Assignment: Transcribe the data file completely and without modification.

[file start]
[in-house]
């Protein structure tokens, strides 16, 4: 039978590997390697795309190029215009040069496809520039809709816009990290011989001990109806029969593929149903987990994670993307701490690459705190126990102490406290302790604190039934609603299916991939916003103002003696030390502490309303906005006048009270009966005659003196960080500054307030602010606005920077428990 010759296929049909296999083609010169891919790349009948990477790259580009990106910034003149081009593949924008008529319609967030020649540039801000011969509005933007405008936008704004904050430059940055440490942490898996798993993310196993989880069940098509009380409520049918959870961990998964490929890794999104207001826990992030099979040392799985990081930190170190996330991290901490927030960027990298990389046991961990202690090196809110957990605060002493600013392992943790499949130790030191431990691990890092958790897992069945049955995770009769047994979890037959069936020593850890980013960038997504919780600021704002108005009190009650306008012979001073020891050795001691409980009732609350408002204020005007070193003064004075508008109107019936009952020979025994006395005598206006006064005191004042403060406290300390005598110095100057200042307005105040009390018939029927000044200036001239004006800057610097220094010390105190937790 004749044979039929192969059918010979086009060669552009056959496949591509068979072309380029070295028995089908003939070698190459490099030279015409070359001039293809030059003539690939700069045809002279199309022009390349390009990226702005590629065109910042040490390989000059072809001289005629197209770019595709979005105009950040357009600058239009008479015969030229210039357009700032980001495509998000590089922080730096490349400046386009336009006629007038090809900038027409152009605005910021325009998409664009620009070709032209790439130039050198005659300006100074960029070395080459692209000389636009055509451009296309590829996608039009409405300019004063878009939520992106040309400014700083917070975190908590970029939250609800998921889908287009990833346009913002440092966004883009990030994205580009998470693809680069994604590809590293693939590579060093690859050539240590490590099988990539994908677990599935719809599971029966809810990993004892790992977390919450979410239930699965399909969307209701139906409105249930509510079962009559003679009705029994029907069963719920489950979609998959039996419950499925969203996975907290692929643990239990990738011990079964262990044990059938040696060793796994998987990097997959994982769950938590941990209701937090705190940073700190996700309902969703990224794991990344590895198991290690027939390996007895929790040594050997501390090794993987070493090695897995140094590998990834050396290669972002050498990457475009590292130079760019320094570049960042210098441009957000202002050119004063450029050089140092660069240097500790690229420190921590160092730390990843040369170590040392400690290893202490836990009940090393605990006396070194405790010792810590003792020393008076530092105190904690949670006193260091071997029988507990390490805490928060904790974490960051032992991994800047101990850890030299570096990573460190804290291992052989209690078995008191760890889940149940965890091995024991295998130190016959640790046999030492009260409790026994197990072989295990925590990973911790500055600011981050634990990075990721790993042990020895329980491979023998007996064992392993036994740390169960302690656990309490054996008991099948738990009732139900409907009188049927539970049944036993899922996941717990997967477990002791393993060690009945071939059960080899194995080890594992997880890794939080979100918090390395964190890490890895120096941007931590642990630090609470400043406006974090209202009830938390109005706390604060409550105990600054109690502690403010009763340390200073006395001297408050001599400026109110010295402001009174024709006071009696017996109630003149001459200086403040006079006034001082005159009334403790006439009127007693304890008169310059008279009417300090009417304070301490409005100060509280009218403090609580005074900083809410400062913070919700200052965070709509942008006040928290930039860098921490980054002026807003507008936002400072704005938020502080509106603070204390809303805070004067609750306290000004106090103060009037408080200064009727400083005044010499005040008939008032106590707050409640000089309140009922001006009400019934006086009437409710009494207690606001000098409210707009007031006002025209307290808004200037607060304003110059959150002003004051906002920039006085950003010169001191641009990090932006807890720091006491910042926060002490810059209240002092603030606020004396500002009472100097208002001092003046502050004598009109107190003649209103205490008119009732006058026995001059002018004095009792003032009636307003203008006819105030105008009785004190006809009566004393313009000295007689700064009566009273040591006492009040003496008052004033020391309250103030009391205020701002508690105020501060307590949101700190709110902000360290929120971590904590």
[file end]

[in-house]
């Protein structure tokens, strides 16, 4: 039978590997390697795309190029215009040069496809520039809709816009990290011989001990109806029969593929149903987990994670993307701490690459705190126990102490406290302790604190039934609603299916991939916003103002003696030390502490309303906005006048009270009966005659003196960080500054307030602010606005920077428990 010759296929049909296999083609010169891919790349009948990477790259580009990106910034003149081009593949924008008529319609967030020649540039801000011969509005933007405008936008704004904050430059940055440490942490898996798993993310196993989880069940098509009380409520049918959870961990998964490929890794999104207001826990992030099979040392799985990081930190170190996330991290901490927030960027990298990389046991961990202690090196809110957990605060002493600013392992943790499949130790030191431990691990890092958790897992069945049955995770009769047994979890037959069936020593850890980013960038997504919780600021704002108005009190009650306008012979001073020891050795001691409980009732609350408002204020005007070193003064004075508008109107019936009952020979025994006395005598206006006064005191004042403060406290300390005598110095100057200042307005105040009390018939029927000044200036001239004006800057610097220094010390105190937790 004749044979039929192969059918010979086009060669552009056959496949591509068979072309380029070295028995089908003939070698190459490099030279015409070359001039293809030059003539690939700069045809002279199309022009390349390009990226702005590629065109910042040490390989000059072809001289005629197209770019595709979005105009950040357009600058239009008479015969030229210039357009700032980001495509998000590089922080730096490349400046386009336009006629007038090809900038027409152009605005910021325009998409664009620009070709032209790439130039050198005659300006100074960029070395080459692209000389636009055509451009296309590829996608039009409405300019004063878009939520992106040309400014700083917070975190908590970029939250609800998921889908287009990833346009913002440092966004883009990030994205580009998470693809680069994604590809590293693939590579060093690859050539240590490590099988990539994908677990599935719809599971029966809810990993004892790992977390919450979410239930699965399909969307209701139906409105249930509510079962009559003679009705029994029907069963719920489950979609998959039996419950499925969203996975907290692929643990239990990738011990079964262990044990059938040696060793796994998987990097997959994982769950938590941990209701937090705190940073700190996700309902969703990224794991990344590895198991290690027939390996007895929790040594050997501390090794993987070493090695897995140094590998990834050396290669972002050498990457475009590292130079760019320094570049960042210098441009957000202002050119004063450029050089140092660069240097500790690229420190921590160092730390990843040369170590040392400690290893202490836990009940090393605990006396070194405790010792810590003792020393008076530092105190904690949670006193260091071997029988507990390490805490928060904790974490960051032992991994800047101990850890030299570096990573460190804290291992052989209690078995008191760890889940149940965890091995024991295998130190016959640790046999030492009260409790026994197990072989295990925590990973911790500055600011981050634990990075990721790993042990020895329980491979023998007996064992392993036994740390169960302690656990309490054996008991099948738990009732139900409907009188049927539970049944036993899922996941717990997967477990002791393993060690009945071939059960080899194995080890594992997880890794939080979100918090390395964190890490890895120096941007931590642990630090609470400043406006974090209202009830938390109005706390604060409550105990600054109690502690403010009763340390200073006395001297408050001599400026109110010295402001009174024709006071009696017996109630003149001459200086403040006079006034001082005159009334403790006439009127007693304890008169310059008279009417300090009417304070301490409005100060509280009218403090609580005074900083809410400062913070919700200052965070709509942008006040928290930039860098921490980054002026807003507008936002400072704005938020502080509106603070204390809303805070004067609750306290000004106090103060009037408080200064009727400083005044010499005040008939008032106590707050409640000089309140009922001006009400019934006086009437409710009494207690606001000098409210707009007031006002025209307290808004200037607060304003110059959150002003004051906002920039006085950003010169001191641009990090932006807890720091006491910042926060002490810059209240002092603030606020004396500002009472100097208002001092003046502050004598009109107190003649209103205490008119009732006058026995001059002018004095009792003032009636307003203008006819105030105008009785004190006809009566004393313009000295007689700064009566009273040591006492009040003496008052004033020391309250103030009391205020701002508690105020501060307590949101700190709110902000360290929120971590904590």